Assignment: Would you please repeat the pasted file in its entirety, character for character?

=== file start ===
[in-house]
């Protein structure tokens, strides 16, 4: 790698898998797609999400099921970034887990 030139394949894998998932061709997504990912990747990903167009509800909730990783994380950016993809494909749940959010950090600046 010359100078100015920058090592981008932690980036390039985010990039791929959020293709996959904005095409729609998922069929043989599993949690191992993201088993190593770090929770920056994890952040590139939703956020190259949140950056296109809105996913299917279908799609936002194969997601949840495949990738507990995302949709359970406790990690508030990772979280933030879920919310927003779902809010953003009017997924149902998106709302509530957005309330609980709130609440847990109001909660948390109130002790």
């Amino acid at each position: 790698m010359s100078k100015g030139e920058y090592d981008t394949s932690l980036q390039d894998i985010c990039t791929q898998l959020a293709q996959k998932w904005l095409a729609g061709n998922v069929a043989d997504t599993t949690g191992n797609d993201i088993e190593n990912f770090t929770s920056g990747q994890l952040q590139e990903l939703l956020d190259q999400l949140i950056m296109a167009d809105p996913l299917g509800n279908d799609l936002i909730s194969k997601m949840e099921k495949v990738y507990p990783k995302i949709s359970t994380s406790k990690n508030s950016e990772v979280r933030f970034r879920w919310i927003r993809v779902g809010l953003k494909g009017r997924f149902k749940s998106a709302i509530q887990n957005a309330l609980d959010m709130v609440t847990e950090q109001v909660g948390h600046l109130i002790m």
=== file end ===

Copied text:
[in-house]
């Protein structure tokens, strides 16, 4: 790698898998797609999400099921970034887990 030139394949894998998932061709997504990912990747990903167009509800909730990783994380950016993809494909749940959010950090600046 010359100078100015920058090592981008932690980036390039985010990039791929959020293709996959904005095409729609998922069929043989599993949690191992993201088993190593770090929770920056994890952040590139939703956020190259949140950056296109809105996913299917279908799609936002194969997601949840495949990738507990995302949709359970406790990690508030990772979280933030879920919310927003779902809010953003009017997924149902998106709302509530957005309330609980709130609440847990109001909660948390109130002790």
């Amino acid at each position: 790698m010359s100078k100015g030139e920058y090592d981008t394949s932690l980036q390039d894998i985010c990039t791929q898998l959020a293709q996959k998932w904005l095409a729609g061709n998922v069929a043989d997504t599993t949690g191992n797609d993201i088993e190593n990912f770090t929770s920056g990747q994890l952040q590139e990903l939703l956020d190259q999400l949140i950056m296109a167009d809105p996913l299917g509800n279908d799609l936002i909730s194969k997601m949840e099921k495949v990738y507990p990783k995302i949709s359970t994380s406790k990690n508030s950016e990772v979280r933030f970034r879920w919310i927003r993809v779902g809010l953003k494909g009017r997924f149902k749940s998106a709302i509530q887990n957005a309330l609980d959010m709130v609440t847990e950090q109001v909660g948390h600046l109130i002790m």